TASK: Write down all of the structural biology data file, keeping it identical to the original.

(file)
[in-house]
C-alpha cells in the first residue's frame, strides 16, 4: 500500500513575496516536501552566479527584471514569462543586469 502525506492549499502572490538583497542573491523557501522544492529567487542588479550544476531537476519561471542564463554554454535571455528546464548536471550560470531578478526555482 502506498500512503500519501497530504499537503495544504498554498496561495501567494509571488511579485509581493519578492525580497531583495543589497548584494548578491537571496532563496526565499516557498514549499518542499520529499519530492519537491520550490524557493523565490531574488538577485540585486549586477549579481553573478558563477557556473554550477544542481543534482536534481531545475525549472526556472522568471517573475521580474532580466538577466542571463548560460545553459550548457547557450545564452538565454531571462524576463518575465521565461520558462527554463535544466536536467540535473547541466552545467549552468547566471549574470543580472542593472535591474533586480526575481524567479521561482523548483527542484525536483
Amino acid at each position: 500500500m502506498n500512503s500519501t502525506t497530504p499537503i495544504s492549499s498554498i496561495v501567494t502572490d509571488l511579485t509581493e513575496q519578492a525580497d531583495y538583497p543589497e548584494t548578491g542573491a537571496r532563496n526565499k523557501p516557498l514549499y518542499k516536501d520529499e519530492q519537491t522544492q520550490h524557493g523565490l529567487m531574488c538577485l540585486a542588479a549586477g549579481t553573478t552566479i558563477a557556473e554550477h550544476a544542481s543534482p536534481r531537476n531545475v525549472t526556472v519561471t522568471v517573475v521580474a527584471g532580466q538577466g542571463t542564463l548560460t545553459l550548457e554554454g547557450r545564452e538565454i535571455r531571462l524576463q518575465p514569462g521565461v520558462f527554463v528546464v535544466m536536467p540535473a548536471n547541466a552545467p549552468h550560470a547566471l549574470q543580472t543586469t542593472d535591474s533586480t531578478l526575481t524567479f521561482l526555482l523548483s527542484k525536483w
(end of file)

[in-house]
C-alpha cells in the first residue's frame, strides 16, 4: 500500500513575496516536501552566479527584471514569462543586469 502525506492549499502572490538583497542573491523557501522544492529567487542588479550544476531537476519561471542564463554554454535571455528546464548536471550560470531578478526555482 502506498500512503500519501497530504499537503495544504498554498496561495501567494509571488511579485509581493519578492525580497531583495543589497548584494548578491537571496532563496526565499516557498514549499518542499520529499519530492519537491520550490524557493523565490531574488538577485540585486549586477549579481553573478558563477557556473554550477544542481543534482536534481531545475525549472526556472522568471517573475521580474532580466538577466542571463548560460545553459550548457547557450545564452538565454531571462524576463518575465521565461520558462527554463535544466536536467540535473547541466552545467549552468547566471549574470543580472542593472535591474533586480526575481524567479521561482523548483527542484525536483
Amino acid at each position: 500500500m502506498n500512503s500519501t502525506t497530504p499537503i495544504s492549499s498554498i496561495v501567494t502572490d509571488l511579485t509581493e513575496q519578492a525580497d531583495y538583497p543589497e548584494t548578491g542573491a537571496r532563496n526565499k523557501p516557498l514549499y518542499k516536501d520529499e519530492q519537491t522544492q520550490h524557493g523565490l529567487m531574488c538577485l540585486a542588479a549586477g549579481t553573478t552566479i558563477a557556473e554550477h550544476a544542481s543534482p536534481r531537476n531545475v525549472t526556472v519561471t522568471v517573475v521580474a527584471g532580466q538577466g542571463t542564463l548560460t545553459l550548457e554554454g547557450r545564452e538565454i535571455r531571462l524576463q518575465p514569462g521565461v520558462f527554463v528546464v535544466m536536467p540535473a548536471n547541466a552545467p549552468h550560470a547566471l549574470q543580472t543586469t542593472d535591474s533586480t531578478l526575481t524567479f521561482l526555482l523548483s527542484k525536483w